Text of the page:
The real crux of her secrecy was how it came out in other ways, and ultimately how the issue of trust was paraded out over and over again as “my” issue.
I guess that’s how it starts. Emotional infidelity might eventually lead to a sexual affair, and most likely to divorce. But we were struggling, that’s for sure, but in my mind we were struggling together, to get through tough emotional and financial times. The break in our team effort, the inclusion of this stranger, a man I’d never met, felt almost unbearable. I WAS struggling with depression. And I was in one of the deepest periods when I came across this letter. I entered a period of deep detachment.
I confronted her. We went to therapy. We worked through it. Sort of. She apologized. She said she understood how this could be hurtful to me. She never owned the infidelity aspect of what she’d done, but she said she’d never do it again.
Years later as our sex life wained, and I was asking and trying to unlock the combination to her sexual desire, the ideas of this “other man” haunted me. What was preventing her, really, in this obviously unhappy state, from seeking satisfaction outside the marriage? How was I supposed to understand the total lack of intimacy with me, and not imagine that she was being open and sharing with someone. Maybe her therapist. Maybe another man.
And throughout the course of our marriage there were casual dates with her ex-husband that she didn’t tell me about. So in some corner of her mind her “lunches” were none of my business. I didn’t get it.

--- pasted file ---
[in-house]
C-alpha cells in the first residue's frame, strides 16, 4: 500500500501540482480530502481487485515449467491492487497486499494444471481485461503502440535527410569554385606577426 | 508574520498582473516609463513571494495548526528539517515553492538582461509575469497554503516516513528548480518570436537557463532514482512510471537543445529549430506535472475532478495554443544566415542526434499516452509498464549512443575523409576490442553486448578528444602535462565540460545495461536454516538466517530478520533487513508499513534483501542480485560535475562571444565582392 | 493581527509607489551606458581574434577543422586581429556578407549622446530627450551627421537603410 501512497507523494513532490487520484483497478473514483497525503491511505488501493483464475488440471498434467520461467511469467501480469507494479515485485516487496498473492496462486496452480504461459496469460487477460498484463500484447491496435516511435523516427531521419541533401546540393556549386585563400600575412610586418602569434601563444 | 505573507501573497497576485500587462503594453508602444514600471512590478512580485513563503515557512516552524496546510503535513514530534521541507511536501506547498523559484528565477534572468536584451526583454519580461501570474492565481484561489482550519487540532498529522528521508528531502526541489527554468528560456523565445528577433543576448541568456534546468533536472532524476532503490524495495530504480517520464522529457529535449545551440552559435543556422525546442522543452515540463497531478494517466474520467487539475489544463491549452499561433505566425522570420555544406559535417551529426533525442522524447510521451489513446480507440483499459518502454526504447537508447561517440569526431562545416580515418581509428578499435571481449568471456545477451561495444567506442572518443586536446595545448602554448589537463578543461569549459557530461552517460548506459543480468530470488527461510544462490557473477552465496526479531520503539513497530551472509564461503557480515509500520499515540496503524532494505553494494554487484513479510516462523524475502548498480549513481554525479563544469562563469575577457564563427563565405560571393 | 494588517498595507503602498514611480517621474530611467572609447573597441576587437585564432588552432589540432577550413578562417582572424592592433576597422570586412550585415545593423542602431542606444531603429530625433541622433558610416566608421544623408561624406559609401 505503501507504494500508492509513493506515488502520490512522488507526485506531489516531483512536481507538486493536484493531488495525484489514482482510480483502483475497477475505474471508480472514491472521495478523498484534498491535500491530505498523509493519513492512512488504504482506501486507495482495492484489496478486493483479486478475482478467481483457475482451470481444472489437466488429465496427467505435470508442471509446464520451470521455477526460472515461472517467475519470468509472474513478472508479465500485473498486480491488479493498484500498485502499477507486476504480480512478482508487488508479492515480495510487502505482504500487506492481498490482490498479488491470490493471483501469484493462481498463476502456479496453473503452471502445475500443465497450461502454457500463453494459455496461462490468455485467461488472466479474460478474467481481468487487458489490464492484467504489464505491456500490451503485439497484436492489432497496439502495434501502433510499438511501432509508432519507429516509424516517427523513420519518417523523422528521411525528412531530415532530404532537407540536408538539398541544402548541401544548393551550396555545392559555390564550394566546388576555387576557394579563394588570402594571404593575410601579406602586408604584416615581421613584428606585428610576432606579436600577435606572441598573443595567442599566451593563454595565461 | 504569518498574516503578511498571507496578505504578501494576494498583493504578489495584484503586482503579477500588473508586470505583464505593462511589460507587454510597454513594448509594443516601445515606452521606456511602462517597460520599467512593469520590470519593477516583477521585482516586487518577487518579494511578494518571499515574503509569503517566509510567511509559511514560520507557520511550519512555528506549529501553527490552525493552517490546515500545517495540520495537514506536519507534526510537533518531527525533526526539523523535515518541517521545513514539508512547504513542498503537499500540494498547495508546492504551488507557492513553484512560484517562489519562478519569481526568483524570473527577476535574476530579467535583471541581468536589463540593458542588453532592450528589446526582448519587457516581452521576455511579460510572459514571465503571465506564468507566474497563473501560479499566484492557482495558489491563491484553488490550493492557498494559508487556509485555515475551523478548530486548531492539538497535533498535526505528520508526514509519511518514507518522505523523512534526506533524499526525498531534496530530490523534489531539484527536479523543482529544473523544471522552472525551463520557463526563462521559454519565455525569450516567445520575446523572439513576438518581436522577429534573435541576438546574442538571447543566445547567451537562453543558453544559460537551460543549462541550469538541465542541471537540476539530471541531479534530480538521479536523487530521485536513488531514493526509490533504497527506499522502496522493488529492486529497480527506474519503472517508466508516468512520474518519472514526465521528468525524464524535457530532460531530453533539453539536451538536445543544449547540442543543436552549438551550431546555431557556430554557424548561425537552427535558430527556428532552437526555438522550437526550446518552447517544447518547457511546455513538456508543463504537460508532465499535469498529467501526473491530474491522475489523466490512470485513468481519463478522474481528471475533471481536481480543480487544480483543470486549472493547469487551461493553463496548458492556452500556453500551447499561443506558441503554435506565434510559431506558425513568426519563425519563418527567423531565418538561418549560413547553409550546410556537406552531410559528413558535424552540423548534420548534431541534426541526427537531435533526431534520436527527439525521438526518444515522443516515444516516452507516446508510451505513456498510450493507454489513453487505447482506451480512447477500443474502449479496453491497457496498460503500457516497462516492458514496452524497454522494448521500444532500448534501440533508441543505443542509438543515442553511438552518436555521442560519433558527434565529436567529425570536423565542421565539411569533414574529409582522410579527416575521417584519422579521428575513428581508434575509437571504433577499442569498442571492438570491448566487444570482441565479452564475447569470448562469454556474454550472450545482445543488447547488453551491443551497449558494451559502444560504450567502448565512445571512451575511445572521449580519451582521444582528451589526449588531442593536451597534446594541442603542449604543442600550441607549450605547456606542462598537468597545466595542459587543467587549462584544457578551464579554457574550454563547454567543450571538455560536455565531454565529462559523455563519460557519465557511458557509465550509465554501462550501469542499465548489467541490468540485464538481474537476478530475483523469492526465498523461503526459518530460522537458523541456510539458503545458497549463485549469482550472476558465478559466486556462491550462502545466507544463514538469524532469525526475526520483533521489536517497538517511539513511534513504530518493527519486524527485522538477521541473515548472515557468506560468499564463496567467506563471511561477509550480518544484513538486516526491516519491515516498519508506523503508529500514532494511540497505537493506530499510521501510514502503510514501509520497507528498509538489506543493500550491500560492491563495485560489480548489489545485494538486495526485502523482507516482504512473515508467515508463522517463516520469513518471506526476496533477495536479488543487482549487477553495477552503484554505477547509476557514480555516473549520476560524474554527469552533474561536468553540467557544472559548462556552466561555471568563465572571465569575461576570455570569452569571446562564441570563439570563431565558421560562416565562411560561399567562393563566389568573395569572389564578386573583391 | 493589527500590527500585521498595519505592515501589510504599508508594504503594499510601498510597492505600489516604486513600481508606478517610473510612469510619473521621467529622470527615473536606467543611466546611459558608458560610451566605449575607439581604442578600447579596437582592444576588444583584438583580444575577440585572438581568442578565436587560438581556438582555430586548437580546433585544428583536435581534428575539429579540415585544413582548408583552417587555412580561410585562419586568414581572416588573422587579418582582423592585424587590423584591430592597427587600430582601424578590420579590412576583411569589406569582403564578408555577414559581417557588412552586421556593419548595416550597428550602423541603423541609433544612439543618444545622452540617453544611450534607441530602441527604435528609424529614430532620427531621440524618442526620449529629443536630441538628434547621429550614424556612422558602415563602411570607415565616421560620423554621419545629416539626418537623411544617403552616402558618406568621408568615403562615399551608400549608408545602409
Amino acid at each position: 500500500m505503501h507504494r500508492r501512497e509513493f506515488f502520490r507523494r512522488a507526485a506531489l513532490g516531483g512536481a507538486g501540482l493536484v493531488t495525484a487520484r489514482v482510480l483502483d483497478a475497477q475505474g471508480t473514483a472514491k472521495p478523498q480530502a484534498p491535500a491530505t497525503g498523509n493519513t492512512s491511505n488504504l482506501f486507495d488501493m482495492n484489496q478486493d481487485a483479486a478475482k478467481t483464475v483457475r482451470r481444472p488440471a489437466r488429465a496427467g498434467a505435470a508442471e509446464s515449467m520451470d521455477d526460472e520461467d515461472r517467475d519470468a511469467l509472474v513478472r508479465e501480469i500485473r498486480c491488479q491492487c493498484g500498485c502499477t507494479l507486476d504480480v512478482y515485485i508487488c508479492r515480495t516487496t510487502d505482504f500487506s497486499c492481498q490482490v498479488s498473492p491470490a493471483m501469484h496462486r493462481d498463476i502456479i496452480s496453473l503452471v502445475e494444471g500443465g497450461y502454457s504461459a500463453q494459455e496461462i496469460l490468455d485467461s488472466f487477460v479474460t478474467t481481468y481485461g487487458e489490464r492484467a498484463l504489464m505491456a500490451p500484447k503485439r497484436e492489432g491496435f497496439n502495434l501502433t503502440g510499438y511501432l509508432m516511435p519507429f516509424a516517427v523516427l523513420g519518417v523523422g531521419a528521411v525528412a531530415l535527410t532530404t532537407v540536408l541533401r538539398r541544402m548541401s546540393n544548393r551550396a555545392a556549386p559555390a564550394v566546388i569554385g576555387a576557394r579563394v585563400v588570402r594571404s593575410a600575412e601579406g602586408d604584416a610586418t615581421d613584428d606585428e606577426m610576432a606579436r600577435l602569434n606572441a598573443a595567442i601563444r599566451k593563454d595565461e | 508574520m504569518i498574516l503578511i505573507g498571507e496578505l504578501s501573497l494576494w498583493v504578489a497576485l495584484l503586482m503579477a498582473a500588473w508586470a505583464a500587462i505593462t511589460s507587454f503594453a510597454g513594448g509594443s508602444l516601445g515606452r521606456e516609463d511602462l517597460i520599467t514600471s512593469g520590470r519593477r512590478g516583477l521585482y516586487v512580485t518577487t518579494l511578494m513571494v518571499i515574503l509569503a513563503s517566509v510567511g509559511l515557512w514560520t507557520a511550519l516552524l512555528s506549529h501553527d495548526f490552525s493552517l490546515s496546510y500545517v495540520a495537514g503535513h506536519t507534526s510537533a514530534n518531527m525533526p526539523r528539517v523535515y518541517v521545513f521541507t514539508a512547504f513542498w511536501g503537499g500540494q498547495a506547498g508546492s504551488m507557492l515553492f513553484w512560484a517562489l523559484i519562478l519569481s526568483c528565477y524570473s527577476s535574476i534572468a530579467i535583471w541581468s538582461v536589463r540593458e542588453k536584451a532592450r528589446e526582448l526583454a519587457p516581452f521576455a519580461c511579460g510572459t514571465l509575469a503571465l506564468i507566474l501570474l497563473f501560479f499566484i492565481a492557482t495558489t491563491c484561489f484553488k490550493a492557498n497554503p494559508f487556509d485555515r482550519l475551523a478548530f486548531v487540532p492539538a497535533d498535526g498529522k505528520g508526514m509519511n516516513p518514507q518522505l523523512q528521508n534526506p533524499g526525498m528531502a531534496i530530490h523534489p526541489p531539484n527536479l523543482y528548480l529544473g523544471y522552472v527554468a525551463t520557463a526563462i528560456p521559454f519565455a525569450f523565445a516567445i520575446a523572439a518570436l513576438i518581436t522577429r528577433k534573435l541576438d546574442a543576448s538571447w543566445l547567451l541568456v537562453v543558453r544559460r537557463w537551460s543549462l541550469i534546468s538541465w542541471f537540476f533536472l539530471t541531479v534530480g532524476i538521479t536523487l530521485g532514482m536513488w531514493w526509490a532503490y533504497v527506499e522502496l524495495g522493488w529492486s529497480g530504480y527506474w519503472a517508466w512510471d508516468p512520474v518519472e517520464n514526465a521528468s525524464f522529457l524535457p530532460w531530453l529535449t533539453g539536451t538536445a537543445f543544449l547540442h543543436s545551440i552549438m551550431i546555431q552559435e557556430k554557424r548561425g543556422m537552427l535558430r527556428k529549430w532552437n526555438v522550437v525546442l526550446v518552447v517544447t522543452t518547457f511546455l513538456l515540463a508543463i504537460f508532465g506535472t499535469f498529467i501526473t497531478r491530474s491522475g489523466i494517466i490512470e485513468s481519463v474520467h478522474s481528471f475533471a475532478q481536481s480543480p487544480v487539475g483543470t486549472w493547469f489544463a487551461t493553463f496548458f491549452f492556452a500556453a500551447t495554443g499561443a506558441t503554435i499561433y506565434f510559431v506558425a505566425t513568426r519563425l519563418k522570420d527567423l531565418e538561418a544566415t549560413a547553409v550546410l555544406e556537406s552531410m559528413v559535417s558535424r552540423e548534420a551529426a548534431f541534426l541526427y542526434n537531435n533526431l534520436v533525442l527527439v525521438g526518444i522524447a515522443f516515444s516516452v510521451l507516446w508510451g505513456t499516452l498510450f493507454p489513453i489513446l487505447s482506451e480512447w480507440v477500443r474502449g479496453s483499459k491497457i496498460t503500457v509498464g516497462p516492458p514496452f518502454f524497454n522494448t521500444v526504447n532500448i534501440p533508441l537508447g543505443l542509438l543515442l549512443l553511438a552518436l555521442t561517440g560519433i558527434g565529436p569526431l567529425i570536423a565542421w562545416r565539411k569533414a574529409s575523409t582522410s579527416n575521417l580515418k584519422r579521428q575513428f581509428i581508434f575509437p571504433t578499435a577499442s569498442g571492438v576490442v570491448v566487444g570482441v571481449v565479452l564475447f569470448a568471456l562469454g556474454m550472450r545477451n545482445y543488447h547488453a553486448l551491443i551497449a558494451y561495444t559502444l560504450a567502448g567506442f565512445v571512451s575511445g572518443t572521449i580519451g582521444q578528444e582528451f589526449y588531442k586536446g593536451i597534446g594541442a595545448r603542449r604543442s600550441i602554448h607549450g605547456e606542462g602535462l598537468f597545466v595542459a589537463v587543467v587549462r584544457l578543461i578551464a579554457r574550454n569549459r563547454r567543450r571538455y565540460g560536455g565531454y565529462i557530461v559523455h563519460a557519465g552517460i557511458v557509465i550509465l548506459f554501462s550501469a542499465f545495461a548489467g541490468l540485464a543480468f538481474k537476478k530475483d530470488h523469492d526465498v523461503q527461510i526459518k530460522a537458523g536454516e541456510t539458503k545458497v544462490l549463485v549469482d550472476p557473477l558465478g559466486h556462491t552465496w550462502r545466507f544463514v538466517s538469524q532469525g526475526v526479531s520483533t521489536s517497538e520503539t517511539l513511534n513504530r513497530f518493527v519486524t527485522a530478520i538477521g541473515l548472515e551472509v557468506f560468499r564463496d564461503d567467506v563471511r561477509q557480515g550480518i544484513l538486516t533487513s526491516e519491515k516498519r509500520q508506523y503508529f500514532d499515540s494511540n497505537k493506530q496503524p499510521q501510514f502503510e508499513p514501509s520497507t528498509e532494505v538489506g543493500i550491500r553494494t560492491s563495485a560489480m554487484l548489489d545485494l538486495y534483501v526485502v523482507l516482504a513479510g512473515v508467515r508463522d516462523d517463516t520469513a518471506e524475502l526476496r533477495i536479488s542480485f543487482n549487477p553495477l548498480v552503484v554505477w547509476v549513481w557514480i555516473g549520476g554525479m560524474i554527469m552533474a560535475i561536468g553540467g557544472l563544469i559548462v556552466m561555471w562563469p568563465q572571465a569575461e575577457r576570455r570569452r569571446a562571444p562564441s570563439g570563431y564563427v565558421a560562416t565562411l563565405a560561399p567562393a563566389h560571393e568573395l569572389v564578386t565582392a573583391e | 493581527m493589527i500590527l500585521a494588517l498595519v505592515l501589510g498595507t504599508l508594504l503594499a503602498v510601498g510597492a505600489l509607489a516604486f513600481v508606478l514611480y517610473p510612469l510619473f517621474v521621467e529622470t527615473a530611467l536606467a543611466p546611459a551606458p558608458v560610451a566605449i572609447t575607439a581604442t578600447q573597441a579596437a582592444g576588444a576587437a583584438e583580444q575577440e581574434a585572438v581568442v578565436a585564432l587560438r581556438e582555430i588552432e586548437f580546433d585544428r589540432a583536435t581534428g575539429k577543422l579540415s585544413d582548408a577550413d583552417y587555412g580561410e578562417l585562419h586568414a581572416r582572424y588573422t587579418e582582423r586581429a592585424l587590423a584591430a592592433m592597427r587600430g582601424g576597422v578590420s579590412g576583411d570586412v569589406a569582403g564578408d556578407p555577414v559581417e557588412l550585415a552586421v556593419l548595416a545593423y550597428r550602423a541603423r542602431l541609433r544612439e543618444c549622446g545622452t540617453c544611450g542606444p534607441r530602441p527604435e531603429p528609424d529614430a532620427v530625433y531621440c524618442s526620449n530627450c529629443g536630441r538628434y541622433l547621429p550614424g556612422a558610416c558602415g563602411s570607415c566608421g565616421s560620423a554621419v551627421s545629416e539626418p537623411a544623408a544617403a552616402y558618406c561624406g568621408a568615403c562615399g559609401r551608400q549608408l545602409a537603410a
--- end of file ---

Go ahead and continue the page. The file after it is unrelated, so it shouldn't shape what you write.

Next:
The real crux of her secrecy was how it came out in other ways, and ultimately how the issue of trust was paraded out over and over again as “my” issue. When I got a speeding ticket and didn’t tell her, I was being deceitful. All these little things kept adding up and dominating our couple’s counseling. My problems. My depression. And until the tail end of our marriage, as I was gainfully employed and beginning to feel some of my natural self-confidence back, I just went along with the story that I had a lot of issues to work through. But wait…
I did begin to speak up that Christmas and January/February before she asked for the divorce in March. I had started asking about closeness. I had started challenging her isolation and anger issues as she pointed them at me. I began to hear her “fuck you” outbursts when they came at random times. And at this time I was unwilling to bow down to the plea that I was the problem. It wasn’t me, baby, it was WE. We had a problem and it was time to either put up (“Let me out of the glass box,” I would say.) or break up. Even as I would like to put the “asking for divorce” on her shoulders, I was pressing the issue of closeness.